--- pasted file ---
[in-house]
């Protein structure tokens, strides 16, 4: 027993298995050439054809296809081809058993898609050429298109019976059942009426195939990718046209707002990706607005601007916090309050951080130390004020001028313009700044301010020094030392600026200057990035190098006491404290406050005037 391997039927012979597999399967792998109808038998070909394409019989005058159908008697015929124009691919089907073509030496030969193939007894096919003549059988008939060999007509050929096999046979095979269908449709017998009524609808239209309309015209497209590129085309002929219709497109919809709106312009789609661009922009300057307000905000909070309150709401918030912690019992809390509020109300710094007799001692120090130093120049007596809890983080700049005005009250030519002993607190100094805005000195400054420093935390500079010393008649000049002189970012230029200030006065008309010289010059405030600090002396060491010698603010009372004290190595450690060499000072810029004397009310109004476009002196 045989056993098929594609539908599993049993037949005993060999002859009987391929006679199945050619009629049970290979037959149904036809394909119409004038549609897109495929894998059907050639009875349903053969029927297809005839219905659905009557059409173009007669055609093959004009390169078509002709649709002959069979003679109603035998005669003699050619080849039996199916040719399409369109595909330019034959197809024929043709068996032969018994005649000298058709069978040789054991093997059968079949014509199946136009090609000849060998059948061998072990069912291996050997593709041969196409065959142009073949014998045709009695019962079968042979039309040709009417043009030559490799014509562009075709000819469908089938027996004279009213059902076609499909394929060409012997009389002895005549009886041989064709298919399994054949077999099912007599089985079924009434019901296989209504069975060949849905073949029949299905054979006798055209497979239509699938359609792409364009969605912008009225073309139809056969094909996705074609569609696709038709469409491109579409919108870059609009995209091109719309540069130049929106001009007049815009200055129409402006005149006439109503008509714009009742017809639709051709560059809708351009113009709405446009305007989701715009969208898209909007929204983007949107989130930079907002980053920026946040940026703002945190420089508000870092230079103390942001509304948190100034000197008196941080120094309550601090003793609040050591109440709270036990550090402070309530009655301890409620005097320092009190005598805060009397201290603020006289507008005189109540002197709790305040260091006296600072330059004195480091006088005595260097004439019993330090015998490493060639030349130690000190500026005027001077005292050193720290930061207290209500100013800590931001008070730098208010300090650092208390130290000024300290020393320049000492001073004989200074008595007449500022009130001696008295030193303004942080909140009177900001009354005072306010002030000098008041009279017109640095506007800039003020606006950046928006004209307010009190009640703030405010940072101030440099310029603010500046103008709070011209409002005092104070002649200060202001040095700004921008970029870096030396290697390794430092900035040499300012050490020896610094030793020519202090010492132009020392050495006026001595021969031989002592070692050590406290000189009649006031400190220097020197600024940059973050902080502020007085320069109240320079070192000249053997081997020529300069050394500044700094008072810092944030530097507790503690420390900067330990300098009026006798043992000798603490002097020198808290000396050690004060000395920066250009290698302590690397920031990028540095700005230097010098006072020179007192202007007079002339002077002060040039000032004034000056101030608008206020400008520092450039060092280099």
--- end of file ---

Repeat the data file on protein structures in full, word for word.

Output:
[in-house]
């Protein structure tokens, strides 16, 4: 027993298995050439054809296809081809058993898609050429298109019976059942009426195939990718046209707002990706607005601007916090309050951080130390004020001028313009700044301010020094030392600026200057990035190098006491404290406050005037 391997039927012979597999399967792998109808038998070909394409019989005058159908008697015929124009691919089907073509030496030969193939007894096919003549059988008939060999007509050929096999046979095979269908449709017998009524609808239209309309015209497209590129085309002929219709497109919809709106312009789609661009922009300057307000905000909070309150709401918030912690019992809390509020109300710094007799001692120090130093120049007596809890983080700049005005009250030519002993607190100094805005000195400054420093935390500079010393008649000049002189970012230029200030006065008309010289010059405030600090002396060491010698603010009372004290190595450690060499000072810029004397009310109004476009002196 045989056993098929594609539908599993049993037949005993060999002859009987391929006679199945050619009629049970290979037959149904036809394909119409004038549609897109495929894998059907050639009875349903053969029927297809005839219905659905009557059409173009007669055609093959004009390169078509002709649709002959069979003679109603035998005669003699050619080849039996199916040719399409369109595909330019034959197809024929043709068996032969018994005649000298058709069978040789054991093997059968079949014509199946136009090609000849060998059948061998072990069912291996050997593709041969196409065959142009073949014998045709009695019962079968042979039309040709009417043009030559490799014509562009075709000819469908089938027996004279009213059902076609499909394929060409012997009389002895005549009886041989064709298919399994054949077999099912007599089985079924009434019901296989209504069975060949849905073949029949299905054979006798055209497979239509699938359609792409364009969605912008009225073309139809056969094909996705074609569609696709038709469409491109579409919108870059609009995209091109719309540069130049929106001009007049815009200055129409402006005149006439109503008509714009009742017809639709051709560059809708351009113009709405446009305007989701715009969208898209909007929204983007949107989130930079907002980053920026946040940026703002945190420089508000870092230079103390942001509304948190100034000197008196941080120094309550601090003793609040050591109440709270036990550090402070309530009655301890409620005097320092009190005598805060009397201290603020006289507008005189109540002197709790305040260091006296600072330059004195480091006088005595260097004439019993330090015998490493060639030349130690000190500026005027001077005292050193720290930061207290209500100013800590931001008070730098208010300090650092208390130290000024300290020393320049000492001073004989200074008595007449500022009130001696008295030193303004942080909140009177900001009354005072306010002030000098008041009279017109640095506007800039003020606006950046928006004209307010009190009640703030405010940072101030440099310029603010500046103008709070011209409002005092104070002649200060202001040095700004921008970029870096030396290697390794430092900035040499300012050490020896610094030793020519202090010492132009020392050495006026001595021969031989002592070692050590406290000189009649006031400190220097020197600024940059973050902080502020007085320069109240320079070192000249053997081997020529300069050394500044700094008072810092944030530097507790503690420390900067330990300098009026006798043992000798603490002097020198808290000396050690004060000395920066250009290698302590690397920031990028540095700005230097010098006072020179007192202007007079002339002077002060040039000032004034000056101030608008206020400008520092450039060092280099």